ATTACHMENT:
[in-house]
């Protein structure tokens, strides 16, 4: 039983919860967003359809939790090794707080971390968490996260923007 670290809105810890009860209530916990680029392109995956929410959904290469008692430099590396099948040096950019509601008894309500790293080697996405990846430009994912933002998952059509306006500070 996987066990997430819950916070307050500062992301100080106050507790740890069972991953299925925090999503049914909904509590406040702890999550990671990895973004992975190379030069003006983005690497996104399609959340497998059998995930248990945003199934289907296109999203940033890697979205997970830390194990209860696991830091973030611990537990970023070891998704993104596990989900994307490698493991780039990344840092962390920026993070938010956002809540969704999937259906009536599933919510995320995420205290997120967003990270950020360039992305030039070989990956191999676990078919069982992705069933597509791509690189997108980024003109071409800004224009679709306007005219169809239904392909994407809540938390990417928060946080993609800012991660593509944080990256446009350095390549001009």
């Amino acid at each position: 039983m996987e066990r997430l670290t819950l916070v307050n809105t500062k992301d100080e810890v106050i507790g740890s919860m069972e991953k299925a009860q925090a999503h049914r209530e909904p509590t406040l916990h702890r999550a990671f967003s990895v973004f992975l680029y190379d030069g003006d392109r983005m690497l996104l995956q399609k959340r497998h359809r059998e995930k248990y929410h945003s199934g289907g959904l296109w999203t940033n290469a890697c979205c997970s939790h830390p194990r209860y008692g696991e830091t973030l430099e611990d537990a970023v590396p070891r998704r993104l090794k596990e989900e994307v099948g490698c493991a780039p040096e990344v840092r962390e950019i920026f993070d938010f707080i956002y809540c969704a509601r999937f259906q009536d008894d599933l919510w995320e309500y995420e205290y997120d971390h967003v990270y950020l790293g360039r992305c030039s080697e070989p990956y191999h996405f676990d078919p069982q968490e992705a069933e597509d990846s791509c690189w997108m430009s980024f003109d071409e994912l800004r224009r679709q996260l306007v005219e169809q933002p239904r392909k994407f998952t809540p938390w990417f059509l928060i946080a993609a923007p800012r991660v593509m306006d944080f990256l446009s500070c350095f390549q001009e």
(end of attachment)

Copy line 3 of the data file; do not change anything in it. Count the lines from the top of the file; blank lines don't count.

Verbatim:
């Amino acid at each position: 039983m996987e066990r997430l670290t819950l916070v307050n809105t500062k992301d100080e810890v106050i507790g740890s919860m069972e991953k299925a009860q925090a999503h049914r209530e909904p509590t406040l916990h702890r999550a990671f967003s990895v973004f992975l680029y190379d030069g003006d392109r983005m690497l996104l995956q399609k959340r497998h359809r059998e995930k248990y929410h945003s199934g289907g959904l296109w999203t940033n290469a890697c979205c997970s939790h830390p194990r209860y008692g696991e830091t973030l430099e611990d537990a970023v590396p070891r998704r993104l090794k596990e989900e994307v099948g490698c493991a780039p040096e990344v840092r962390e950019i920026f993070d938010f707080i956002y809540c969704a509601r999937f259906q009536d008894d599933l919510w995320e309500y995420e205290y997120d971390h967003v990270y950020l790293g360039r992305c030039s080697e070989p990956y191999h996405f676990d078919p069982q968490e992705a069933e597509d990846s791509c690189w997108m430009s980024f003109d071409e994912l800004r224009r679709q996260l306007v005219e169809q933002p239904r392909k994407f998952t809540p938390w990417f059509l928060i946080a993609a923007p800012r991660v593509m306006d944080f990256l446009s500070c350095f390549q001009e």